The Court’s opinion stressed the importance of accountability for government officers that the Appointments Clause and its concomitant power of removal ensure. The Court acknowledged that it had upheld removal restrictions for the principal officers of independent agencies in Humphrey’s Executor and for certain inferior officers in Morrison, but concluded that the “novel” combination of dual for-cause removal restrictions “tranform[ed]” the independence of the Board in a manner that impaired the President’s duty to execute the law.7 A second layer of removal protection meant that “[n]either the President, nor anyone directly responsible to him, nor even an officer whose conduct he may review only for good cause, has full control of the Board.” 8 Dual for-cause removal protections inhibit the principle of accountability for Executive Branch officers because they infringe on the President’s “ability to execute the laws,” by preventing him from “holding his subordinates accountable for their conduct.” 9 The Court emphasized that the public does not vote for agency officials, but “look[s] to the President to guide the ‘assistants or deputies . . . subject to his superintendence.’” 10 In other words, the President must be able to hold agency officers accountable for their actions, because it is ultimately the President who is accountable to the people for actions of the Executive Branch, rather than Executive Branch officers.11 Because the statute “grant[ed] the Board executive power without the Executive’s oversight,” Congress had “subvert[ed] the President’s ability to ensure that the laws are faithfully executed” in violation of Article II’s vestment of executive power in the President.12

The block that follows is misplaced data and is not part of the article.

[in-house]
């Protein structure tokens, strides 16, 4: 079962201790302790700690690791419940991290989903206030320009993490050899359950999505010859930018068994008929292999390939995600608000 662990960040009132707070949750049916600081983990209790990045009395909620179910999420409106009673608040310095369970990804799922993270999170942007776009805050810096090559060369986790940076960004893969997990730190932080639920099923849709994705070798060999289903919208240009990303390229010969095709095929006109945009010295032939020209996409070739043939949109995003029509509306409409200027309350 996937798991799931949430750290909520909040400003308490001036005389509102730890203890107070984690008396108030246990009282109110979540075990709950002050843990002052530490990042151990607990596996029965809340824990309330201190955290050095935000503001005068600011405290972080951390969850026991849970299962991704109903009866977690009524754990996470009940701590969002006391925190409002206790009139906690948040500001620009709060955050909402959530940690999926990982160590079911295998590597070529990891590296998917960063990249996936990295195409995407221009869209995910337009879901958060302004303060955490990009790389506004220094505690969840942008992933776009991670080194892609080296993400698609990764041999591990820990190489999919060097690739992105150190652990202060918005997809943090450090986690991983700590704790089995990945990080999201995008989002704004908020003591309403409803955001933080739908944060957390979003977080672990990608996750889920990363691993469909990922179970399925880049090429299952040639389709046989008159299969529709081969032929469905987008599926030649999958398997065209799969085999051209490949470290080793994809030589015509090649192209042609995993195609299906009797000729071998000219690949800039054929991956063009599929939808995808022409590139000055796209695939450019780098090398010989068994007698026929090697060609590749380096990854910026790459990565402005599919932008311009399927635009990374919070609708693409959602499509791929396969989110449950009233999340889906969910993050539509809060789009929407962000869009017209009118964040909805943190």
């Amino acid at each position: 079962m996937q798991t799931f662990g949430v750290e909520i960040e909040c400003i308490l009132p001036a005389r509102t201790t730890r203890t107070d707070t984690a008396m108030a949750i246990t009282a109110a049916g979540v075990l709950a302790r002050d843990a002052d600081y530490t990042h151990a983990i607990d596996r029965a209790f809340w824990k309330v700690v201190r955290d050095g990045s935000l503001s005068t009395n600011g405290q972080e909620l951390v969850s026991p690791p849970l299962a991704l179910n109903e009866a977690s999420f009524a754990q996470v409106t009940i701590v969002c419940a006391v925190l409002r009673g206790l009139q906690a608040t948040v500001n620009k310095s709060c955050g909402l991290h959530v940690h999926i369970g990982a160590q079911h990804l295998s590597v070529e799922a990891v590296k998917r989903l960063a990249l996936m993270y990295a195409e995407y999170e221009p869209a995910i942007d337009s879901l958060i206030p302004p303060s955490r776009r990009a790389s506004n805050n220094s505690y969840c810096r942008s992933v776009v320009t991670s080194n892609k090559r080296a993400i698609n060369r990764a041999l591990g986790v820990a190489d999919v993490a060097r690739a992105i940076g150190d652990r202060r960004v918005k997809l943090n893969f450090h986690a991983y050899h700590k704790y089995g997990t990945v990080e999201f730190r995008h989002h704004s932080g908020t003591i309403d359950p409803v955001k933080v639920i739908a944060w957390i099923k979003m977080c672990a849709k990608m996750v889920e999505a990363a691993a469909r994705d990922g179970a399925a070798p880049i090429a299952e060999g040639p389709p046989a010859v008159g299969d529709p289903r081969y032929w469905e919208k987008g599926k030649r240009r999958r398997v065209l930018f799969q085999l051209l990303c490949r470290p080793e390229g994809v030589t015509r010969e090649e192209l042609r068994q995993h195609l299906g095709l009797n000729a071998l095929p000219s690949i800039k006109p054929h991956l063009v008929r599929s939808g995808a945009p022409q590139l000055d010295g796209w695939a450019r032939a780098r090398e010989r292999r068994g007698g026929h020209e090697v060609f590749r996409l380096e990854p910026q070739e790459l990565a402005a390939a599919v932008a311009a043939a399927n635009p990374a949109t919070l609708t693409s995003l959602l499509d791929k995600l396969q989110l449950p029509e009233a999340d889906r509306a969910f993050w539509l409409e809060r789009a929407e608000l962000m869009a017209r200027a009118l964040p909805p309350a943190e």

The Court’s turn in the modern era toward a more formalist approach to interpreting the strictures of the Appointments Clause has been applied in two recent cases that further limit Congress’s ability to shape the administrative state. These decisions concluded that an independent agency with a single director insulated from presidential control violated the separation of powers.